One of the advantages of fluorocarbon is that it is more durable and abrasion-resistant than nylon. This is very important when you are targeting a toothy species like a northern pike in freshwater or a barracuda in saltwater—so much so that a fine metal wire tippet is often used for these types of fish with heavier-weight rods. If you are dry fly fishing with small flies, a disadvantage of fluorocarbon is that it sinks faster than monofilament. It can pull the small dry fly under the surface quicker. On the other hand, if you are nymph fishing and want the fly below the surface, you would consider this a good thing.
Your choice of material is where the tippet comes into play. Many folks will use a nylon leader and then add about two feet of fluorocarbon material to the end of the leader—creating the tippet. The tippet will be the same diameter as the tip of the leader material.
The leader will outlast the life of the fly, so you will end up tying more than one fly to the end of your leader. The knots you make to do this will use up the tippet. Just add a new piece of fly fishing tippet to the end of the leader when this happens, and keep going. This way, the leader won’t get shorter each time you tie a knot to put on a new fly.
Below is a chart of typically available tapered leaders in 9 ft. length. These are nylon, but you can buy fluorocarbon leaders as well. These same specs other than length will apply to the 7.5 ft. and 12 ft. leaders available from the same manufacturer.
|Tippet Size||Diameter (mm)||Breaking Strength (lbs)||Recommended Fly Size|
Let’s create a few scenarios and see which leader would be appropriate...
Making Your Choice
Let’s say you are going for trout in a slow-moving section of a river. You are using a 9 ft. rod that is a 5-weight. The fish caught here typically run about a pound or so. You want to try a classic dry fly tied on a #14 hook. You have a 9 ft. leader 4x with a 3 ft. 6x tippet material tied on for free drifts in clear water. Perfect. After your first few casts, you may want to adjust the length of the tippet if the fly turnover is not adequate or too fast. You are more than close enough to start fishing.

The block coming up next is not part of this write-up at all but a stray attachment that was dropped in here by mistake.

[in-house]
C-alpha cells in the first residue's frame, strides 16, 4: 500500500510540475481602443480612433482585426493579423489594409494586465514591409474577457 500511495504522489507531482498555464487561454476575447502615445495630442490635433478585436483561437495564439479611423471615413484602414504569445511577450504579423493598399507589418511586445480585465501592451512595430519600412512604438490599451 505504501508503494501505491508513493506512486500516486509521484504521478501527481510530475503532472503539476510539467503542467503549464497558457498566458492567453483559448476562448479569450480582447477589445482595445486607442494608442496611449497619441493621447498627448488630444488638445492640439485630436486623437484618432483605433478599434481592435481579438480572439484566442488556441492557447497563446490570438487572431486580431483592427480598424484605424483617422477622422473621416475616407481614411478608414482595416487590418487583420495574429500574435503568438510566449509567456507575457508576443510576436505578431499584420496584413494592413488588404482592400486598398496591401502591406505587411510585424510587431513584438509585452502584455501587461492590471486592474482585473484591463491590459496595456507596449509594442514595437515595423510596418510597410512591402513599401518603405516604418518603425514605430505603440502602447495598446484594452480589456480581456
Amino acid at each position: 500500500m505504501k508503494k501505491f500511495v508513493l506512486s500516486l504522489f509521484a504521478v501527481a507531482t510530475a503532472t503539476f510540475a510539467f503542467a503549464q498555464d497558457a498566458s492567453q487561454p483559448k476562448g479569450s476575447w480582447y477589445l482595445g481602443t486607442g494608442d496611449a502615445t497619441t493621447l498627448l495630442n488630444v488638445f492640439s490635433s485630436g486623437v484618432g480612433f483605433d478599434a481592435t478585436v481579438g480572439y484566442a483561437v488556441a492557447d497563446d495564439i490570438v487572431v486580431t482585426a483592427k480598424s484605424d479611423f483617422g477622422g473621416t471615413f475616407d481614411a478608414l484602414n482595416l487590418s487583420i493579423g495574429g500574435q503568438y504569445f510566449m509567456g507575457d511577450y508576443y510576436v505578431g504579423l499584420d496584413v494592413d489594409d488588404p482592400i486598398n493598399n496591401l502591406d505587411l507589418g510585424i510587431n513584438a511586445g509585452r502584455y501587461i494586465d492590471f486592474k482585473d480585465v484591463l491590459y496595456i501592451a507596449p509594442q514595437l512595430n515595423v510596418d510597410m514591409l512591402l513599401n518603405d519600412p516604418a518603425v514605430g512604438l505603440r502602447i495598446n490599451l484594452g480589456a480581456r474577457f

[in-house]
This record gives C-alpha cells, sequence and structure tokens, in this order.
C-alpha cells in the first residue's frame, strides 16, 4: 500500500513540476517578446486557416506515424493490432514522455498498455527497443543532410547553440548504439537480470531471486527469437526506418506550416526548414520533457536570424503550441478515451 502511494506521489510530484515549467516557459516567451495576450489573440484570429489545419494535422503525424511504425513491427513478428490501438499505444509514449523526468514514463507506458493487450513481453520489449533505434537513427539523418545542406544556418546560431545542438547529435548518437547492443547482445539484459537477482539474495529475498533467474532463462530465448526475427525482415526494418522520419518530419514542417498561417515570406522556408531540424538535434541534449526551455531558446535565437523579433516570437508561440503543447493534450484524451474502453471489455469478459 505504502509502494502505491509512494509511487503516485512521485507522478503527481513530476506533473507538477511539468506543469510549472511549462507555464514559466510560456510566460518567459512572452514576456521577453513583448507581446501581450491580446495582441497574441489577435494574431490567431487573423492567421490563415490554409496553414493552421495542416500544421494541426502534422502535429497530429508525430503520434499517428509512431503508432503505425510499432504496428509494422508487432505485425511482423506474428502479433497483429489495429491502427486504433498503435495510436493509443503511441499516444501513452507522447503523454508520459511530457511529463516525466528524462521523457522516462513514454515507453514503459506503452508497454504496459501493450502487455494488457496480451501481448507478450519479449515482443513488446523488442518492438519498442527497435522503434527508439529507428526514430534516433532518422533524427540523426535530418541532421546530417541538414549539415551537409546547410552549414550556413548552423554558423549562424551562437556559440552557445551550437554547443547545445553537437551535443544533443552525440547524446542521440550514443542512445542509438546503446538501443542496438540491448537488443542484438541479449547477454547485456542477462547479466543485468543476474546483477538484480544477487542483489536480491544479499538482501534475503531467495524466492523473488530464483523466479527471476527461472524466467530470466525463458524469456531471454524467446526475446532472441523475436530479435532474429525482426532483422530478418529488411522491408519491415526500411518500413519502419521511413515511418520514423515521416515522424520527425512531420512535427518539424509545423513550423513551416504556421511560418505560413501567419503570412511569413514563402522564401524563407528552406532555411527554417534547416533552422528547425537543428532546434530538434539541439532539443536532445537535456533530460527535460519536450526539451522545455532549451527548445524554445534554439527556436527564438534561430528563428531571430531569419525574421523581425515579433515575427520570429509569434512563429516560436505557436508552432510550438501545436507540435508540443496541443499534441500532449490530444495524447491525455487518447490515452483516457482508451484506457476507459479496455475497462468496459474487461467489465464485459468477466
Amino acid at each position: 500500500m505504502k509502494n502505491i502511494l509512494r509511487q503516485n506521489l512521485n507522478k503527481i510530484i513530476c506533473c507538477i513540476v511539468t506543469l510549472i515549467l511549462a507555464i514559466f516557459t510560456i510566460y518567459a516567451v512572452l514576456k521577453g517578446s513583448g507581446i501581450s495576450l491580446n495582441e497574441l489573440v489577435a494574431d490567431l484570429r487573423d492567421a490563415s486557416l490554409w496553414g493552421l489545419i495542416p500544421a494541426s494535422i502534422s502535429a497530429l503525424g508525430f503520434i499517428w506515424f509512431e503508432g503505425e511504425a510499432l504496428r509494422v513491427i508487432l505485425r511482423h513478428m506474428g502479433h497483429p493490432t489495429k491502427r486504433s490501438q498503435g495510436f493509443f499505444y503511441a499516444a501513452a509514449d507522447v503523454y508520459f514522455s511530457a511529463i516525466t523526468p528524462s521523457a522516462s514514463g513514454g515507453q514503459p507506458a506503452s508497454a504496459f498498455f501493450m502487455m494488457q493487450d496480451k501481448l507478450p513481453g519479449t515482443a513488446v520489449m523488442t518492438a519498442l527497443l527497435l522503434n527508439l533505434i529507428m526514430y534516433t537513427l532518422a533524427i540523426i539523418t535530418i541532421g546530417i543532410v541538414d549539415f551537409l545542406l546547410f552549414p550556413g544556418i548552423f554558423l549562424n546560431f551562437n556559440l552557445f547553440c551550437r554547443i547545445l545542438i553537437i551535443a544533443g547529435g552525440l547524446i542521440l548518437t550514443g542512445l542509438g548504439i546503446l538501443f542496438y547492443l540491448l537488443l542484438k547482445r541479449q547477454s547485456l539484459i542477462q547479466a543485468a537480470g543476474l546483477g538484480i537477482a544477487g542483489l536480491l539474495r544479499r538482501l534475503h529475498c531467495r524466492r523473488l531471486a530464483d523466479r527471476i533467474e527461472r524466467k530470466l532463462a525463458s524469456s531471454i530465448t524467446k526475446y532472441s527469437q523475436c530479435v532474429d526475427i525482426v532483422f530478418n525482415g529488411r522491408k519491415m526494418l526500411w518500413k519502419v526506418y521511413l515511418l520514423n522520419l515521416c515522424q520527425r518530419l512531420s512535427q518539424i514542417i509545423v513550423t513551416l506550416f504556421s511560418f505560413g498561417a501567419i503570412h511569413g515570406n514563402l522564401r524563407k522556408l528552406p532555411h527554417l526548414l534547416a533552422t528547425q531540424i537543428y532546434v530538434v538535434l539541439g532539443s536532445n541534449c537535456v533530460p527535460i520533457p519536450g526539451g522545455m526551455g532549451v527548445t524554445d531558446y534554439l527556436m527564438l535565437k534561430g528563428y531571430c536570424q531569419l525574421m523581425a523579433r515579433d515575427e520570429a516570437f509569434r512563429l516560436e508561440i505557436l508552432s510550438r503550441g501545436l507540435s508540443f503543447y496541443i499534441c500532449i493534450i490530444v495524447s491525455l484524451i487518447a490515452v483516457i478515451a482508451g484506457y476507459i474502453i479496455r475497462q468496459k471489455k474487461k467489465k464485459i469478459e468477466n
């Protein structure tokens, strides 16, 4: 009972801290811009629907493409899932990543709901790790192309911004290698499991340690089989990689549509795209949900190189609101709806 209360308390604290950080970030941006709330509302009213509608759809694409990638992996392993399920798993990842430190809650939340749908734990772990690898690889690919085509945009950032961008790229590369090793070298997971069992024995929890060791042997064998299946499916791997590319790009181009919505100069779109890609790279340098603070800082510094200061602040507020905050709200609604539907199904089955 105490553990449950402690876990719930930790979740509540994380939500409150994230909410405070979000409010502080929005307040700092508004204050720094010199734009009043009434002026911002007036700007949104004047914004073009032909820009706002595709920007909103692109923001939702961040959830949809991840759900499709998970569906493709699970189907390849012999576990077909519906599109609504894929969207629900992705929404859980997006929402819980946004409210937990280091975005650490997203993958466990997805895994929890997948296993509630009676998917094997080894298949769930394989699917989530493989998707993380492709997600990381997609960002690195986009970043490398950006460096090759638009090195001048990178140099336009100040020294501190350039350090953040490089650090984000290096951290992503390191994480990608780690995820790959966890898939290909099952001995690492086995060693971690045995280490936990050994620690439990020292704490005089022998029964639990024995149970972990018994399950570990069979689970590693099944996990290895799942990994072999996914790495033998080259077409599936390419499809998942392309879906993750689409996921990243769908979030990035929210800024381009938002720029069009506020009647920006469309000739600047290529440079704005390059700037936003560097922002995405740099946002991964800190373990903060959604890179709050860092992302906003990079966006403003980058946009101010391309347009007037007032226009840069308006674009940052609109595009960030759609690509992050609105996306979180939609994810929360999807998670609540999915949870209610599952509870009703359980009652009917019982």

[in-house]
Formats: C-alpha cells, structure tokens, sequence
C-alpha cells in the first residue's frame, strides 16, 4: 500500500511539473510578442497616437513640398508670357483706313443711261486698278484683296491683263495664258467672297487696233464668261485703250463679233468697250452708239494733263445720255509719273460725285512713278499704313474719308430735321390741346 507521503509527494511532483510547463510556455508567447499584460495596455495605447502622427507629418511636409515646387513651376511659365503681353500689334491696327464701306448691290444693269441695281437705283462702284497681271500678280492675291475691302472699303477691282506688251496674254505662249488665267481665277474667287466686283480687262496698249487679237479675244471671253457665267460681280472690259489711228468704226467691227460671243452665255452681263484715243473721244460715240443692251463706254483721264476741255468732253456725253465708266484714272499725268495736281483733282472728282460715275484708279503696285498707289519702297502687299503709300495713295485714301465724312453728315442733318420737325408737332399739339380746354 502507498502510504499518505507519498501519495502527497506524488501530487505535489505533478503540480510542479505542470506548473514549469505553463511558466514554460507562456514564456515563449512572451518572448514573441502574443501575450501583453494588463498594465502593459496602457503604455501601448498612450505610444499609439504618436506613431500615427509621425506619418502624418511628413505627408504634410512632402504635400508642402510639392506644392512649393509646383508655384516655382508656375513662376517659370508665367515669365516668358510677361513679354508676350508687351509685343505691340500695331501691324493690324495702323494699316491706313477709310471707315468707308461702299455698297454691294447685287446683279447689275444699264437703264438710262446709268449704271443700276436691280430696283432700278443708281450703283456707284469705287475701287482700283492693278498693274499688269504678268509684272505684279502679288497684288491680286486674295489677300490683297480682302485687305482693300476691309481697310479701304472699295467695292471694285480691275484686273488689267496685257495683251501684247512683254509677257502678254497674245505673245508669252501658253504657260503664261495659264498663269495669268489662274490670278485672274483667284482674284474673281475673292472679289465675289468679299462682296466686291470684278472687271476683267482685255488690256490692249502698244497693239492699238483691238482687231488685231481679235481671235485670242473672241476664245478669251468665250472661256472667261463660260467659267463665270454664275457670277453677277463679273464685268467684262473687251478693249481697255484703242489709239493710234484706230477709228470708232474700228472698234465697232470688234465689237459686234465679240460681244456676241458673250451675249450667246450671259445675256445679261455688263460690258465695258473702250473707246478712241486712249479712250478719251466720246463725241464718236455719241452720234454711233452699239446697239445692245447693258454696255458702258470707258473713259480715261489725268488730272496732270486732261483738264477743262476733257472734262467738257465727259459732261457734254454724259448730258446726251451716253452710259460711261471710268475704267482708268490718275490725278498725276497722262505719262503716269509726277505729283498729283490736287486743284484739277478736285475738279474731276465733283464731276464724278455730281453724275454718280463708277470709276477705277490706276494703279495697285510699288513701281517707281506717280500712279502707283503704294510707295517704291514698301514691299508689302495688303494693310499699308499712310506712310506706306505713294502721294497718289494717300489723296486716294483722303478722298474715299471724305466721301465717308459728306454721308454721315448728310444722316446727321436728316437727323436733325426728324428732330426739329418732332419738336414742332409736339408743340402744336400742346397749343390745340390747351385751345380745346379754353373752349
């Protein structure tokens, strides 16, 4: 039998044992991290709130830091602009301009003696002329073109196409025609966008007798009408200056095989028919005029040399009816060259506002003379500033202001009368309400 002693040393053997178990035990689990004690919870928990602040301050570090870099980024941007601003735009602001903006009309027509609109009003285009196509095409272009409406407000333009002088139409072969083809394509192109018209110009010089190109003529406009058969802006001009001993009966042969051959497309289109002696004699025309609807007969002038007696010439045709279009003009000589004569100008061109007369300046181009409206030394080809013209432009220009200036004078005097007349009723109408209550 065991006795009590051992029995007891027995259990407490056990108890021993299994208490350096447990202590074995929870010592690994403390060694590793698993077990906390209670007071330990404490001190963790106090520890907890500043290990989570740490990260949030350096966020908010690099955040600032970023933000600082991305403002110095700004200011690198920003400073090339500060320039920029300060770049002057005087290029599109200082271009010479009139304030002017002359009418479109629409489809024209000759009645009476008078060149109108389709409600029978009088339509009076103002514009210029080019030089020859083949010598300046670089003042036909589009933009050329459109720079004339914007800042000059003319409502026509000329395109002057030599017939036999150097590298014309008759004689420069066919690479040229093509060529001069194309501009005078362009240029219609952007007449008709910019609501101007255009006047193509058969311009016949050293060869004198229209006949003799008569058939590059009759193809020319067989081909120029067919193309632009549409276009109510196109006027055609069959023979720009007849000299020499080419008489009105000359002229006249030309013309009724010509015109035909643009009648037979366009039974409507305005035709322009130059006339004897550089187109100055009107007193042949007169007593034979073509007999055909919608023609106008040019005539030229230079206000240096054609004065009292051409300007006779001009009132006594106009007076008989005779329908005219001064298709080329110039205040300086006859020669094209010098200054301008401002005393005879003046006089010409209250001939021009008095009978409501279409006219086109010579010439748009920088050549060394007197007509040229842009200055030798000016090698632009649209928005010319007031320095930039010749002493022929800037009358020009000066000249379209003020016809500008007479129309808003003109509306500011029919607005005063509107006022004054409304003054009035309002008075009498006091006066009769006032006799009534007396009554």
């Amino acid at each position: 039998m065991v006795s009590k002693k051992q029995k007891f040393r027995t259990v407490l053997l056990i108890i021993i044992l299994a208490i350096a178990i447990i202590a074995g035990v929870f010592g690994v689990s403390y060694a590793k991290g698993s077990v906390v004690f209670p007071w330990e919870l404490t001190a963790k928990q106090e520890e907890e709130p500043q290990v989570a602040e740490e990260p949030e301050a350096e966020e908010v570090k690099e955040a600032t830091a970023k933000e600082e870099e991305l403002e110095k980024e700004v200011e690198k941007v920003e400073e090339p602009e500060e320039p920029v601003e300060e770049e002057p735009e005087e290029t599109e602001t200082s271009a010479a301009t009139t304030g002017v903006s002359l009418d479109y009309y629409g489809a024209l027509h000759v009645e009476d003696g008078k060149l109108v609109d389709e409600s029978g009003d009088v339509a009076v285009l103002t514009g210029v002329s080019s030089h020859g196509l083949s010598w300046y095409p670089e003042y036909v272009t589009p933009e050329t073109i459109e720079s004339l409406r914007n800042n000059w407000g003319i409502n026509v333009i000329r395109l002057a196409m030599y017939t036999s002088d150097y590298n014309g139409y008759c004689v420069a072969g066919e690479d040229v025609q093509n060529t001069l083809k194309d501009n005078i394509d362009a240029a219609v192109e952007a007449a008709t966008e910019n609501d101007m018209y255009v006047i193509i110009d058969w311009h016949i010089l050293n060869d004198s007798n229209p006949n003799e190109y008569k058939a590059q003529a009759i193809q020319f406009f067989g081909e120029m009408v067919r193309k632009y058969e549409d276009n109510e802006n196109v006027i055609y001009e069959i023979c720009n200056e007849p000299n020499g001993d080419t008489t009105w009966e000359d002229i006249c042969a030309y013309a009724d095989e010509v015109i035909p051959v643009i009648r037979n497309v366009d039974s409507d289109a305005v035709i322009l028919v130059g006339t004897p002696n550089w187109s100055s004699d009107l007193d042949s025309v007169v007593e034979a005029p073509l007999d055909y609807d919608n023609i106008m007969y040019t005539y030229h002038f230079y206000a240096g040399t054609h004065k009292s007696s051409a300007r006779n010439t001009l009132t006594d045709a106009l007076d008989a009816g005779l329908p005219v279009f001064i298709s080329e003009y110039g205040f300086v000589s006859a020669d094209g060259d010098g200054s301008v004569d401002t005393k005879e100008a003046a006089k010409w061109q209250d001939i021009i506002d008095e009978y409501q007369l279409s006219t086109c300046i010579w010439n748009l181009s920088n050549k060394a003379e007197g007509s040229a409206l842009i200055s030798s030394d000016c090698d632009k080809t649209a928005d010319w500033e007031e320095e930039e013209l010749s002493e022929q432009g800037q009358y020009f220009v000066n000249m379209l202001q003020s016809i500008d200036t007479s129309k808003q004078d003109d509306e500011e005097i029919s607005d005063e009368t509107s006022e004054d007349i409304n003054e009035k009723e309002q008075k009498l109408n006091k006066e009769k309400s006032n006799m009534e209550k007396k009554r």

The next situation scenario for choosing a leader is if you’re fishing a nymph with the same rod and line. Another option to consider is using a strike indicator. An indicator typically will increase the wind resistance of the unfurling loop, so a shorter tippet may be in order. Depending on the speed of the water, the position of the indicator may need to be adjusted. For larger weighted nymphs in faster water, you may want to consider a leader designed specifically for nymphing.
Here are a few basic rules of thumb to help make your leader selection.
- Rule of three: Fly size divided by two or three gives you the approximate tippet diameter size to use (i.e. a size 18 fly equals a 6x tippet).
- In general, the leader butt diameter should be approximately two-thirds the diameter of the tip of the fly line. For normal trout fishing, the leader butt section should be .019”-.023”.
Making the Connection
There are always going to be exceptions to the rules. If you are fishing in an unfamiliar location with a guide, your leader selection problem is solved—the guide will know the local requirements. If you are on your own, check in with a Curated Fly Fishing Expert or research the conditions online before you go. At this juncture, you should have a good starting point for selecting an appropriate leader.
Experimenting can be fun, but it is also time-consuming. To use your time wisely, have a variety of leaders with you for the equipment you are using and the species you are targeting.
It does not take long at all to change a leader when using loop-to-loop connections. In this case, you will attach the loop of the leader to the welded loop of the fly line. Most manufactured leaders come with a loop on the butt end. Tippet is attached primarily these days in either of the following ways. Some folks simply use a double surgeon's knot. It is effective and easy to tie, as shown above. In recent times a tippet ring has become very popular. It prevents shortening the tip of the leader as you change the tippets. The drawback of these is they are very small, and if you drop one, it will seemingly disappear from the face of the earth—not something you want to do while wading in the rapids.
If you would like to assemble some leaders on your own according to various manufacturers' formulas and schemes, in Google Images, search “fly fishing leader formulas,” and you will find charts and images for all types of fly fishing. Choose the ones that match the kind of fishing you plan on doing. You can also visit the websites of the leader material manufacturers, such as Orvis and Scientific Anglers, for more educational content.
As with all the rest of fly fishing, the more you do this, the easier the selection process will become. You will find your favorites and which ones serve you well.
When you have a question, don’t hesitate to contact a Fly Fishing Expert here at Curated —we are here to help you any time.